Dwight Howard — Wilt Chamberlain — Sorry. I didn’t want to do it, but Dwight Howard, when he wants to be, has the size, skills and body to be mentioned in the same breath as Chamberlain — at least for this blog. If anything, Howard is more of a physical specimen than Wilt was. Incredible.

SS: Courtney Lee — Mario Chalmers — Lee is a high-energy player with a deadly outside shot and good enough size and length to be a defensive nightmare.

Derek Fisher — Aaron Miles — An underrated outside shot, a hard-working defender, a ferocious competitor and the kind of guy who’s a calming influence on the rest of his teammates.

Kobe Bryant — Danny Manning — If Kobe’s one of the best players in Lakers history (and you’re crazy if you think otherwise), then it’s only fair to compare him, as a basketball player, to the greatest Jayhawk of all-time. It’s a stretch because they don’t play the same position, but I’d give Kobe a shot in the post and Manning a chance on the perimeter. Besides, if it’s not Danny here, who else is it?

Trevor Ariza — BJ Williams — Most of the time, Ariza is far more aggressive than Williams ever dreamed of being. But from body type to personality all the way down to all-around game, these two are peas in a pod.

Pau Gasol — Raef LaFrentz — Go figure, Raef even has a foreign-sounding name. Like Pau, Raef was incredibly athletic for a big man. Both possess decent outside jumpers and the ability to control the paint on both ends.

Andrew Bynum — Wayne Simien — Because Bynum hasn’t done enough yet to earn the honor of being compared to Manning, we’ll go with Simien here. Like Big Dub, Bynum has a smooth game for such a big man. Soft hands, good feet and decent skills away from the basket as well as at the rim.

SS: Lamar Odom — Drew Gooden — Long, lean and happy to shoot, pass, rebound and laugh any time.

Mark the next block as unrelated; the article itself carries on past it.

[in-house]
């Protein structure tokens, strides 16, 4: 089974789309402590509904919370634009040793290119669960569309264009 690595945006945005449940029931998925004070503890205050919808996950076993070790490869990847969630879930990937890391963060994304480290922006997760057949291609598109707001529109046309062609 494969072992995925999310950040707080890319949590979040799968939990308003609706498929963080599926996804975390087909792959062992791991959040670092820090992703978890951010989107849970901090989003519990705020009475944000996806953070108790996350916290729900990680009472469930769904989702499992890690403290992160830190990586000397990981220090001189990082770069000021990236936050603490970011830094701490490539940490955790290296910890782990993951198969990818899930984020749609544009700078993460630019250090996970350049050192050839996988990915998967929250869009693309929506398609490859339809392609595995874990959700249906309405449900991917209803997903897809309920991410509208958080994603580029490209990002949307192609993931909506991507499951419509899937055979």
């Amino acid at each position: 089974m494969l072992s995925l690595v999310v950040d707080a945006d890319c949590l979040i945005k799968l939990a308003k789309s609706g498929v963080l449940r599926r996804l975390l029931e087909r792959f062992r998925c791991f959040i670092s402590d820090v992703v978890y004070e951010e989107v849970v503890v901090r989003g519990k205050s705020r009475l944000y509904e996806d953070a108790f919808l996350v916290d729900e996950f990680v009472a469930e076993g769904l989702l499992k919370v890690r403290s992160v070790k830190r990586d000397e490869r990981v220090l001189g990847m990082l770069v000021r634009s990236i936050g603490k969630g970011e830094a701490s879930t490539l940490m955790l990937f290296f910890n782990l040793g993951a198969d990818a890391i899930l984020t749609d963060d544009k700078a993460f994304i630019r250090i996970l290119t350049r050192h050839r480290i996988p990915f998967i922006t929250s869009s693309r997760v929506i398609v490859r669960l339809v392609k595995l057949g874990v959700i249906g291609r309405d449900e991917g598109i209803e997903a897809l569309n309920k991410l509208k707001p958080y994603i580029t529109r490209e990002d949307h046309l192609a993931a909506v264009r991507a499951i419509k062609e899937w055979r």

Chauncey Billups — Sherron Collins — Really the only KU point guard to blend size, strength and skill into a package like that of Billups. The former Colorado star certainly has the height advantage here, but his quickness, strength, shooting ability and confidence make this a good comparison.

Dahntay Jones — Brandon Rush — Rush has the better all-around offensive game but both are known as defensive stoppers and have athletic builds and the ability to throw down highlight-reel dunks.

Carmelo Anthony — Paul Pierce — Melo, like Pierce, has that big frame that he mixes with a fair amount of athleticism and a deft shooting touch to become one heck of a ballplayer. Melo might have a better inside game, but Pierce might be better on the perimeter. Either way, this is pretty spot on.

Kenyon Martin — Darrin Hancock — Martin has a little muscle on Hancock, but they’re near equals in terms of explosive dunking ability. Like K-Mart, Hancock always loved to throw one down. Like Hancock, Martin’s spent his share of time on the shelf with injuries. It’s a bit of a stretch because they don’t play the same position, but I think a case can be made.

Nene — Jeff Graves — A big body with monster rebounding ability and a surprisingly quick and effective offensive game. They both even sport dreads.

SS: J.R. Smith — J.R. Giddens — Like it or not, like him or not, this one’s too easy. Even the name’s the same. Smith, like Giddens, has great range, incredible athleticism and a fiery personality.

There you have it, a unique look at the four remaining NBA teams vying for this year’s title.

With the rosters filled in, there’s only one question left to ask: Based on these lineups, which team would win the title?


Evan Ridenour 8 years, 7 months ago

Yes, comparing Howard to Wilt is insane.

Not even in the same league.